We do not base our conclusion upon the prior use of the term in the industry but upon the proposition that the term "chicken of the sea," as applied to young tuna, is descriptive of the product, and therefore is not subject to registration as a trade-mark, and that the use of that phrase in the trade previous to its adoption by the appellant merely indicates the appropriateness of the descriptive phrase as applied to canned tuna. That descriptive names cannot be monopolized in a trade-mark is too well settled to require discussion. The principle is announced in our former decision, 28 F.(2d) 957, and is stated at length in Standard Paint Co. v. Trinidad Asphalt Mfg. Co., 220 U.S. 446, 31 S. Ct. 456, 55 L. Ed. 536, and Estate of P. D. Beckwith, Inc., v. Commissioner of Patents, 252 U.S. 538, 40 S. Ct. 414, 64 L. Ed. 705.

In each of the cases now under consideration, the appellant not only alleges infringement of trade-mark, but also alleges unfair competition. Jurisdiction in every case but one is predicated upon infringement of trade-mark, there being no diversity of citizenship, and our decision that the trade-mark is invalid precludes further consideration of the question of unfair competition for lack of jurisdiction. Jell-Well Desert Co. v. Jell-X-Cell Co., 22 F.(2d) 522 (C. C. A. 9). In the case in which Stewart Curtis Packers, Inc., is the appellee, there is diversity of citizenship, and the trial court had jurisdiction to consider the question of unfair competition independent of the validity of appellant's trade-mark. Apparently the question was not strongly pressed in the trial court, and is not here. The appellant has not included in its specification of errors the ruling of the trial court as to the matter of unfair competition as required by rule 24 of this court, and we therefore refrain from passing on the question.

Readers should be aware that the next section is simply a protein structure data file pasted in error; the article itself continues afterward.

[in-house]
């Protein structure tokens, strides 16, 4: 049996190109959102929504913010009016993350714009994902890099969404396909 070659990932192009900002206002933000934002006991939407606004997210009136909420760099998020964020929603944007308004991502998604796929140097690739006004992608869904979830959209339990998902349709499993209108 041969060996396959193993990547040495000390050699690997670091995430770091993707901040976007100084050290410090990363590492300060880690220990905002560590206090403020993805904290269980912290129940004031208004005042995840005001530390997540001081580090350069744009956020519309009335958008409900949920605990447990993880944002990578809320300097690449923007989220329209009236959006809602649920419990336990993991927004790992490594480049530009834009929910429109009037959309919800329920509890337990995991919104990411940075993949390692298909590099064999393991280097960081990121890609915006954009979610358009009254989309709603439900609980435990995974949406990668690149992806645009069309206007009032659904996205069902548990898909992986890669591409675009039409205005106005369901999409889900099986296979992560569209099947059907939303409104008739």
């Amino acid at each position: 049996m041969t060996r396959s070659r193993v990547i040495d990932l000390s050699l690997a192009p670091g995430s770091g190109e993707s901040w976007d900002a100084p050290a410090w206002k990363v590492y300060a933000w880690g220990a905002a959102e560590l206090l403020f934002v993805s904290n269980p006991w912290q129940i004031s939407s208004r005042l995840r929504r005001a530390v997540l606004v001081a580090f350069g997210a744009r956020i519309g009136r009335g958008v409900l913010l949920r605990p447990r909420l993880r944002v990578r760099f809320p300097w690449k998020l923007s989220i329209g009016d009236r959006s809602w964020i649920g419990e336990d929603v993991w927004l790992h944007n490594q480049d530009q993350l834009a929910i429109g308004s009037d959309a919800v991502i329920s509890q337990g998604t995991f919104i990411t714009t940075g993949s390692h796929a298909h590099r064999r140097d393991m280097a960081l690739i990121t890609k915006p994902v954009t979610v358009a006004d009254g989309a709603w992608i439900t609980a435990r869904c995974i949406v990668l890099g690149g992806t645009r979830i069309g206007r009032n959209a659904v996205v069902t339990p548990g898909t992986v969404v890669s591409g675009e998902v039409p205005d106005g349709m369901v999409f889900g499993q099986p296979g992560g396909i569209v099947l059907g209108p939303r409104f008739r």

Decrees affirmed.